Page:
When a rescue goes awry and results in the death of something precious, a devastated Guinevere returns to Camelot to find the greatest threat yet has arrived. Not in the form of the Dark Queen or an invading army, but in the form of the real Guinevere’s younger sister. Is her deception at an end? And who is she really deceiving–Camelot, or herself?


I am a sucker for Arthurian based books.  There are so many wonderful takes on the legend, from the movie, Excaliber (1981), to more female-centric takes such as the book, and Netflix series, Cursed by Thomas Wheeler and Frank Miller.  I love them all.  The Camelot Rising series, by Kiersten White, has been a solid addition to this cannon.  The latest book in the series, The Camelot Betrayal, is a solid adventure, with plenty of conflicting duties and relationships to make this an exciting novel.

What I Liked:


Even though her memory has been erased by Merlin, Guinevere has learned to appreciate Camelot.  She wants to use her magic to help protect the kingdom from the Dark Queen.  But, she risks being found out and killed for being a witch.  Can she sacrifice so much, even if she isn't the real Guinevere?


Lancelot, in this version, is a female knight.  She is such a complex character.  Her life's ambition has been to become a knight and serve Arthur, but when she sees Guinevere, her focus shifts to wanting to become Guinevere's protector.  This take give the author plenty of space to explore female relationships, and the strain of being a trailblazer.  She craves acceptance from the other knights, but also values the privileges of being able to be alone with Guinevere without causing a scandal.  Is this just the strong attachment between two friends, or is this a case of unrequited love? 

Guinevere's conflict in her relationship with Arthur shows just how confusing emotions are for a seventeen-year old.  She loves him, but he isn't ready to have a real marriage.  And can she forget her other strong attraction to Mordred?  This take on the story drifts significantly from the standard Arthurian legend.  It's not Lancelot who tempts Guinevere, but Arthur's nephew (and son of Morgan Le Fey), Mordred, who makes Guinevere's heart go aflutter.  Will she give in to temptation, or can their marriage of convenience turn into something more?


The story follows much the same thread of any Arthurian story.  While neighboring kingdoms follow the "Might is Right" model, can Camelot survive when it's founded on such lofty ideals of fairness, justice, and shared work and sacrifice?

A new element that the author used in this book was the use of small tales, to illustrate key elements of the story.  I especially loved the Tale of Tristan and Isolde, reminding us that tales we think are well-established, may have other explanations.  How many same-sex relationships were swept under the rug by history?  This novel shows that this diversity was probably there, all along.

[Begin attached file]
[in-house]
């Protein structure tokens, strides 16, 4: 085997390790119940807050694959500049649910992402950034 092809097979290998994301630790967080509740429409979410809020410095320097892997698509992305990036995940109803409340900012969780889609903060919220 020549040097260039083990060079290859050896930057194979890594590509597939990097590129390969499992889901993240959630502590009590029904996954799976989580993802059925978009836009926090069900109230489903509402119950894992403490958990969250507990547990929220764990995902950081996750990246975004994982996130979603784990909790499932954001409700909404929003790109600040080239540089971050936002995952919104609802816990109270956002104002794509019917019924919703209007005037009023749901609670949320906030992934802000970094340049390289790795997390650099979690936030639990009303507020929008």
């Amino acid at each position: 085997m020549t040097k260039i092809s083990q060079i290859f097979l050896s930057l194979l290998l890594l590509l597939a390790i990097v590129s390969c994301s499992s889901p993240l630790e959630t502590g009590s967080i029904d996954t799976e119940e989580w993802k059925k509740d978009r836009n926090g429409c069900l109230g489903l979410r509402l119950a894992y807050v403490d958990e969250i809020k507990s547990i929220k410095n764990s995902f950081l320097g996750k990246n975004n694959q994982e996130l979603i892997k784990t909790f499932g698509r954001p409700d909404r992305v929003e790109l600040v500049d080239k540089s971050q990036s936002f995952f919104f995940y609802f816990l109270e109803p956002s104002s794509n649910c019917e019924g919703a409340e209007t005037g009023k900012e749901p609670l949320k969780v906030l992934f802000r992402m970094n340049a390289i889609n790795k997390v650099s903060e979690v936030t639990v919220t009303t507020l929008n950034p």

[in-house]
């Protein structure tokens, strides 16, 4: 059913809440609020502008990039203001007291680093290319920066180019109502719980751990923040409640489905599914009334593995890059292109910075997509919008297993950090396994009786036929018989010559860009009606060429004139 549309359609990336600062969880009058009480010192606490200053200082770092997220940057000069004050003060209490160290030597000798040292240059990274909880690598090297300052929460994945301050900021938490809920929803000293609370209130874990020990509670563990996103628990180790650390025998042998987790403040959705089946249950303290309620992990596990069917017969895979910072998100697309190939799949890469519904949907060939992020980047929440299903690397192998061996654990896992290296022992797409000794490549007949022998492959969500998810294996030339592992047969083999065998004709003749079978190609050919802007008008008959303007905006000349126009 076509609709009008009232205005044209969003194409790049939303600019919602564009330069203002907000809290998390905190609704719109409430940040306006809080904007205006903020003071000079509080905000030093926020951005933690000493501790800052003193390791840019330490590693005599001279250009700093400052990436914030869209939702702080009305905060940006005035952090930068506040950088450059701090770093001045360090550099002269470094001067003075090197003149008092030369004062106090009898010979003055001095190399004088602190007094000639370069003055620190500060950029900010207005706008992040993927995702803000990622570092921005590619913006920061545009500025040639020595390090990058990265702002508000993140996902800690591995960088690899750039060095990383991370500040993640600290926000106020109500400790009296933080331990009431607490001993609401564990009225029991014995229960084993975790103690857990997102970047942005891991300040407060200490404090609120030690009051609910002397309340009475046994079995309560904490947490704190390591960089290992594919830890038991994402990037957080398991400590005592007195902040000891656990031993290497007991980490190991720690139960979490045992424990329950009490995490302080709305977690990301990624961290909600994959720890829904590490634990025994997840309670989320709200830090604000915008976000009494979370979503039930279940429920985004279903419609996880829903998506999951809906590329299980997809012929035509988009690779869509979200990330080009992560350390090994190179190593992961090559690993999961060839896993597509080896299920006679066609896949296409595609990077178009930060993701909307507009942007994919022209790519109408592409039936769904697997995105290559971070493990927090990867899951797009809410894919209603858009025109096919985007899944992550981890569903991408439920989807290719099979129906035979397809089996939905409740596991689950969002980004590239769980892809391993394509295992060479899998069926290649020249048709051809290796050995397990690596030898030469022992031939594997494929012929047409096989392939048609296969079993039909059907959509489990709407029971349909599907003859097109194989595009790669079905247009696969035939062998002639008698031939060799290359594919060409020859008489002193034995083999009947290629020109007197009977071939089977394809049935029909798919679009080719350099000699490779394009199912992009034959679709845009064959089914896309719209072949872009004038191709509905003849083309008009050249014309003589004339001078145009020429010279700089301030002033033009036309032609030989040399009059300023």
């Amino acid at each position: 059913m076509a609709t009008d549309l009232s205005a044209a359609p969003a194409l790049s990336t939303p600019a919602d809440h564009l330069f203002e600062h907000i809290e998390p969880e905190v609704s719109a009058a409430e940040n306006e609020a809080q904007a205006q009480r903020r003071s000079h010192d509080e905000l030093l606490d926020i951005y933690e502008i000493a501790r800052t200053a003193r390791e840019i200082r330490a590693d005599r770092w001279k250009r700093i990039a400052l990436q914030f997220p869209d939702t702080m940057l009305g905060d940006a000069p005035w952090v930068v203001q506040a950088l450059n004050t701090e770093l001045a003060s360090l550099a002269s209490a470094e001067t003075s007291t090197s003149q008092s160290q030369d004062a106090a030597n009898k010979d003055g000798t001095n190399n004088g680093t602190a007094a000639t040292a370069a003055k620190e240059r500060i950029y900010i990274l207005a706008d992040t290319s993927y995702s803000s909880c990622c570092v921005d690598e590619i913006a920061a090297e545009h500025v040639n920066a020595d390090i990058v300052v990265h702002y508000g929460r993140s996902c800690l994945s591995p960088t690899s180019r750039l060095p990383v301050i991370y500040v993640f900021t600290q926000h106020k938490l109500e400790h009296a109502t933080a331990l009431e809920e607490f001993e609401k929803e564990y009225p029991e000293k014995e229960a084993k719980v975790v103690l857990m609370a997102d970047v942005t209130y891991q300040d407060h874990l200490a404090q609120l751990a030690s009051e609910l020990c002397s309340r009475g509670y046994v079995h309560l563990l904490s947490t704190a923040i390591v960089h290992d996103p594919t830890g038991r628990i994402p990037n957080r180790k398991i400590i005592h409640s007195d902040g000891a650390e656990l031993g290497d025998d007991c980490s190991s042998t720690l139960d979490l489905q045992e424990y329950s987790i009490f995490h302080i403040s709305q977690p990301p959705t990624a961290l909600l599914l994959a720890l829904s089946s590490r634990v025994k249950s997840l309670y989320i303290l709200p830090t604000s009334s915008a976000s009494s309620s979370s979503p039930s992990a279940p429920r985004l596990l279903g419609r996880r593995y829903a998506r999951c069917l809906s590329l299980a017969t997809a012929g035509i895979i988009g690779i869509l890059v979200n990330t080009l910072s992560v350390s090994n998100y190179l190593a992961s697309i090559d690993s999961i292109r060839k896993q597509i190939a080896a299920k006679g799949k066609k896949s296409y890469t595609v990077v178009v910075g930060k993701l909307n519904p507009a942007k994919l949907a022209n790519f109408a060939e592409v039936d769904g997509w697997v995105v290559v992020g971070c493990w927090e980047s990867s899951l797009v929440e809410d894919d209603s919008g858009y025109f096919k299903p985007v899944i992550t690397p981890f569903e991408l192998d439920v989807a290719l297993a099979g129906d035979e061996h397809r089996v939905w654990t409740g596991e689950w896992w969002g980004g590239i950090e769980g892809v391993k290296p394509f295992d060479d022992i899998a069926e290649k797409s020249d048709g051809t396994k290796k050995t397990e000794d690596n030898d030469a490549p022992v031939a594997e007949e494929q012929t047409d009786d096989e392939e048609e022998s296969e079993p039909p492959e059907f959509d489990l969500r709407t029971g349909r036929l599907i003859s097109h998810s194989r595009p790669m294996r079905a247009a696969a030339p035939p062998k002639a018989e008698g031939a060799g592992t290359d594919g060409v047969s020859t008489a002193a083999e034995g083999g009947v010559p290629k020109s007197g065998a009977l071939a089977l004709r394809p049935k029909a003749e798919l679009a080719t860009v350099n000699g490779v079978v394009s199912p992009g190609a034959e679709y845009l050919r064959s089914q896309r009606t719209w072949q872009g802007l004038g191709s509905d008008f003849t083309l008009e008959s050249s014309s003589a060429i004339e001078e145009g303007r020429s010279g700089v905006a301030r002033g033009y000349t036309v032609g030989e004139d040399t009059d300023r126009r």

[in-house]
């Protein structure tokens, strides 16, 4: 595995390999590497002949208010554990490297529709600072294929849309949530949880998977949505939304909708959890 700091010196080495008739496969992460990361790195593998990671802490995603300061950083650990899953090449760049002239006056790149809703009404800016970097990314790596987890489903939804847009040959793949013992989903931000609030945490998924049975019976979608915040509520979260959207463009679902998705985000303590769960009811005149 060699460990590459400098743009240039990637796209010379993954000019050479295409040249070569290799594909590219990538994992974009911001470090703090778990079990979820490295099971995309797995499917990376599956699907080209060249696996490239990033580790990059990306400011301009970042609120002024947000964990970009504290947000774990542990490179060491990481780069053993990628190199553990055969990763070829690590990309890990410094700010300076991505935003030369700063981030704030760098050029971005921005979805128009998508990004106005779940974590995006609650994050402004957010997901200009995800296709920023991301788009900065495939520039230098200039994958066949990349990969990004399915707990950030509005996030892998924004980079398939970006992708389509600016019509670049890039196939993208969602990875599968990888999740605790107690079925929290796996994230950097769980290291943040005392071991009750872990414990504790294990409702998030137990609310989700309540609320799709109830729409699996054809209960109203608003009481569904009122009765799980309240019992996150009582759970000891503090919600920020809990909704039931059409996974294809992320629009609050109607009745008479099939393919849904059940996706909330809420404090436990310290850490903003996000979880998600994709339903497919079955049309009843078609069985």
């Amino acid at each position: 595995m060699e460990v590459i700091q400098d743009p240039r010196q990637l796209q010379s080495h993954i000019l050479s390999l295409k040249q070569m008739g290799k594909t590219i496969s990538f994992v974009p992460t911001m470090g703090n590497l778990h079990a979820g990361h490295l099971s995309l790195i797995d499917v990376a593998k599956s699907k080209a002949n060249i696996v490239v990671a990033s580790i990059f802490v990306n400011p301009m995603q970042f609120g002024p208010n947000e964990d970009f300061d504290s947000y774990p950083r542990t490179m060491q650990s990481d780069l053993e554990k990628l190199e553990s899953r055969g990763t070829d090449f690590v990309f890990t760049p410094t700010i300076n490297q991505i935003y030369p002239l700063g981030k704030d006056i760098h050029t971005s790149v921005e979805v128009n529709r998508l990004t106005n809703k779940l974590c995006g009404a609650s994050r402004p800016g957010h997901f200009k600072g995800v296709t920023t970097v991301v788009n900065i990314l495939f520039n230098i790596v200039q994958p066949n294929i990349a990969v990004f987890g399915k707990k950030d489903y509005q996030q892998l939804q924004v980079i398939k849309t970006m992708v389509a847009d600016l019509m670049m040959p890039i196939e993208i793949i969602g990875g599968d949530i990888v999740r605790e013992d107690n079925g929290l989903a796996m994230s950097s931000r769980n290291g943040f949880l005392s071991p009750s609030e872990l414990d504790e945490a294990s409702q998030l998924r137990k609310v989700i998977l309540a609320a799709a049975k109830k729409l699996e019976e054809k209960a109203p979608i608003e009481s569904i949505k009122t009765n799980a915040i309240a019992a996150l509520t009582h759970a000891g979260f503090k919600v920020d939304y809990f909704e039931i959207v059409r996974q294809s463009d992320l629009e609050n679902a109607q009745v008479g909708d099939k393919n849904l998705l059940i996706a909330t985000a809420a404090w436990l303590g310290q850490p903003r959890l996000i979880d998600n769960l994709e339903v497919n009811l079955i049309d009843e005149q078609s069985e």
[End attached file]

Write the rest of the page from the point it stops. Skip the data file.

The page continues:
Release Date:  November 10th, 2020

Author:  Kiersten White

Publisher:  Delacorte Press

Genre:  YA Fantasy

Page Length:  384 Pages

Source:  NetGalley

Format:  E-Book

Recommendation:  A fun, diverse fantasy that will entertain you in these wild times.  But read the first book, The Guinevere Deception, first.

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Saturday, November 7, 2020

My Reading Update: November 7th, 2020


Welcome to my reading update!  I'm going to post this on a few blog hops such as Stacking The Shelves run by Team Tynga's Reviews, and Sunday Post, run by Kimberly at Caffeinated Book Reviewer and a new Facebook group I've joined called The Sunday Salon

Seeing what other are reading (and finding a novel that everyone's talking about) is the reason I love looking at blog hop posts.  Please feel free to drop me a line and tell me what you're reading.


No matter who you voted for, aren't you glad the Election is over?  I was obsessively checking the news, and social media throughout the week, which wasn't smart of me.  It was exhausting and emotional.  And I did very little reading, as it was too difficult to concentrate.  I really hope, after everything is finally completely finished, that the country can start to heal.  There's more we can unite behind, than divide over.

What I'm Reading Now:


What I Finished In The Past Two Weeks:

New Books On My Shelf:

I'm also dabbling in NaNoWriMo, National Novel Writing Month.  I've had one really good day, and then the election got in the way. I hope to get back into it this weekend.  Are you doing NaNoWriMo?  If so, good luck!

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2020 Reading Challenge
MsArdychan has read 2 books toward her goal of 120 books.